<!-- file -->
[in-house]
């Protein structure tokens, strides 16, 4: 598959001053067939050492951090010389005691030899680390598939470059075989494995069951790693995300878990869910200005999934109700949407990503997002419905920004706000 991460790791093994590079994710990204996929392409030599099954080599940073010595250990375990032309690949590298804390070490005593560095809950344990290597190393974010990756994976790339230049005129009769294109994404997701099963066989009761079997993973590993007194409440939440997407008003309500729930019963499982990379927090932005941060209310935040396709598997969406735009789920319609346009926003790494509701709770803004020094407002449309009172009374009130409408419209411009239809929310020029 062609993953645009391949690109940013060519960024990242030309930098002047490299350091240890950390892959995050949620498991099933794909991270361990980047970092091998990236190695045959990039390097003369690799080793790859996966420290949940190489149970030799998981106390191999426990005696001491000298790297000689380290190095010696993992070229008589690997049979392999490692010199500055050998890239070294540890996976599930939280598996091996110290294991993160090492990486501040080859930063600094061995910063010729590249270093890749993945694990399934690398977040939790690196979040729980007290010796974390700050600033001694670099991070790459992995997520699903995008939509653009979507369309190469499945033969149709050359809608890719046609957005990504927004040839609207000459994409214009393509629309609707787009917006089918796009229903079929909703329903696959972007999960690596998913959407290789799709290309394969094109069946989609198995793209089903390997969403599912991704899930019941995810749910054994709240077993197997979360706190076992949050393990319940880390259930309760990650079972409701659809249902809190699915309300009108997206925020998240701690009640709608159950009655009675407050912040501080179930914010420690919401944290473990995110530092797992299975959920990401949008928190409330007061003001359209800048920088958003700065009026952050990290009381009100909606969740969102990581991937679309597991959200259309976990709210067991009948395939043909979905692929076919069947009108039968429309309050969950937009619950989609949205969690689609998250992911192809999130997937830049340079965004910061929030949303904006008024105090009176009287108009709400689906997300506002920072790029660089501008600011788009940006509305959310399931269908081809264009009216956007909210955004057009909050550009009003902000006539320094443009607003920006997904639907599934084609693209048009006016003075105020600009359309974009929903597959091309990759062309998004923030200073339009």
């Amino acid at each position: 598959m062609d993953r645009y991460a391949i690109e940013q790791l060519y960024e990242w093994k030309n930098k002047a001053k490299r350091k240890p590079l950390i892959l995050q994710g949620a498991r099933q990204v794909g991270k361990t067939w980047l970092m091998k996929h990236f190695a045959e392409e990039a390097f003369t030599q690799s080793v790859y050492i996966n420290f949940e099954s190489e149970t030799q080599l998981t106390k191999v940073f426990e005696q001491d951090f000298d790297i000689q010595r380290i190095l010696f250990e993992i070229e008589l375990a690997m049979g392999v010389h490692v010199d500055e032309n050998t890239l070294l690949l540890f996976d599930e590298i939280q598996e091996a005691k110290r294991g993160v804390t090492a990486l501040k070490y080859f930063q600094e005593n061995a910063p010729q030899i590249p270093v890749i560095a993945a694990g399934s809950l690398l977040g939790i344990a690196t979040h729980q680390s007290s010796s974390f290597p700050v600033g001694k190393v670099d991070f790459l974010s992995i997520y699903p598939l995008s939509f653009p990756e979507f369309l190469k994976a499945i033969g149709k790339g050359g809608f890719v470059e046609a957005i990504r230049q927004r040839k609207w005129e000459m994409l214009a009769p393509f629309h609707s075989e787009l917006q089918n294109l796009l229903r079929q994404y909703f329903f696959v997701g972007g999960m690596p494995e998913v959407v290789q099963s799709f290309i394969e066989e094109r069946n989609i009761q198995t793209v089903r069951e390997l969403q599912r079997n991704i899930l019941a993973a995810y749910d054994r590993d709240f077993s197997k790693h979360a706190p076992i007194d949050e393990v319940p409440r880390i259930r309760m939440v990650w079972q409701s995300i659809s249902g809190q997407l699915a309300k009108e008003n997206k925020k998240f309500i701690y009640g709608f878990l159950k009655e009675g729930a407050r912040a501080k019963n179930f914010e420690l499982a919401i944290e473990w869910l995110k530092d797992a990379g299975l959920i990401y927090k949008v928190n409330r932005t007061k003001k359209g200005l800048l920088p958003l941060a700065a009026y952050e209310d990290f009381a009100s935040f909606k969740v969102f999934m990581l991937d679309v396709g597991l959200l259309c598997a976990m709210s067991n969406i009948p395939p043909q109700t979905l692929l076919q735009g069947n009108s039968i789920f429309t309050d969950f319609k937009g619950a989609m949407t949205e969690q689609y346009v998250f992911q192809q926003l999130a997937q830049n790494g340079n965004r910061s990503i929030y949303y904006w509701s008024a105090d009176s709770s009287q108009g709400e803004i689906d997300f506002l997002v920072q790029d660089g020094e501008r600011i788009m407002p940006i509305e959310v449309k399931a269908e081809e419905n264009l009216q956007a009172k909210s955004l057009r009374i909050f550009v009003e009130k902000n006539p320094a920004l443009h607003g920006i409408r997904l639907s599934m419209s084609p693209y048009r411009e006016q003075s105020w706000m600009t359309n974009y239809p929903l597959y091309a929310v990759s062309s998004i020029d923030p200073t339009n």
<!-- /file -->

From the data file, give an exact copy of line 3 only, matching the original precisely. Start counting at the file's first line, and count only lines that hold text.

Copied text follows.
């Amino acid at each position: 598959m062609d993953r645009y991460a391949i690109e940013q790791l060519y960024e990242w093994k030309n930098k002047a001053k490299r350091k240890p590079l950390i892959l995050q994710g949620a498991r099933q990204v794909g991270k361990t067939w980047l970092m091998k996929h990236f190695a045959e392409e990039a390097f003369t030599q690799s080793v790859y050492i996966n420290f949940e099954s190489e149970t030799q080599l998981t106390k191999v940073f426990e005696q001491d951090f000298d790297i000689q010595r380290i190095l010696f250990e993992i070229e008589l375990a690997m049979g392999v010389h490692v010199d500055e032309n050998t890239l070294l690949l540890f996976d599930e590298i939280q598996e091996a005691k110290r294991g993160v804390t090492a990486l501040k070490y080859f930063q600094e005593n061995a910063p010729q030899i590249p270093v890749i560095a993945a694990g399934s809950l690398l977040g939790i344990a690196t979040h729980q680390s007290s010796s974390f290597p700050v600033g001694k190393v670099d991070f790459l974010s992995i997520y699903p598939l995008s939509f653009p990756e979507f369309l190469k994976a499945i033969g149709k790339g050359g809608f890719v470059e046609a957005i990504r230049q927004r040839k609207w005129e000459m994409l214009a009769p393509f629309h609707s075989e787009l917006q089918n294109l796009l229903r079929q994404y909703f329903f696959v997701g972007g999960m690596p494995e998913v959407v290789q099963s799709f290309i394969e066989e094109r069946n989609i009761q198995t793209v089903r069951e390997l969403q599912r079997n991704i899930l019941a993973a995810y749910d054994r590993d709240f077993s197997k790693h979360a706190p076992i007194d949050e393990v319940p409440r880390i259930r309760m939440v990650w079972q409701s995300i659809s249902g809190q997407l699915a309300k009108e008003n997206k925020k998240f309500i701690y009640g709608f878990l159950k009655e009675g729930a407050r912040a501080k019963n179930f914010e420690l499982a919401i944290e473990w869910l995110k530092d797992a990379g299975l959920i990401y927090k949008v928190n409330r932005t007061k003001k359209g200005l800048l920088p958003l941060a700065a009026y952050e209310d990290f009381a009100s935040f909606k969740v969102f999934m990581l991937d679309v396709g597991l959200l259309c598997a976990m709210s067991n969406i009948p395939p043909q109700t979905l692929l076919q735009g069947n009108s039968i789920f429309t309050d969950f319609k937009g619950a989609m949407t949205e969690q689609y346009v998250f992911q192809q926003l999130a997937q830049n790494g340079n965004r910061s990503i929030y949303y904006w509701s008024a105090d009176s709770s009287q108009g709400e803004i689906d997300f506002l997002v920072q790029d660089g020094e501008r600011i788009m407002p940006i509305e959310v449309k399931a269908e081809e419905n264009l009216q956007a009172k909210s955004l057009r009374i909050f550009v009003e009130k902000n006539p320094a920004l443009h607003g920006i409408r997904l639907s599934m419209s084609p693209y048009r411009e006016q003075s105020w706000m600009t359309n974009y239809p929903l597959y091309a929310v990759s062309s998004i020029d923030p200073t339009n």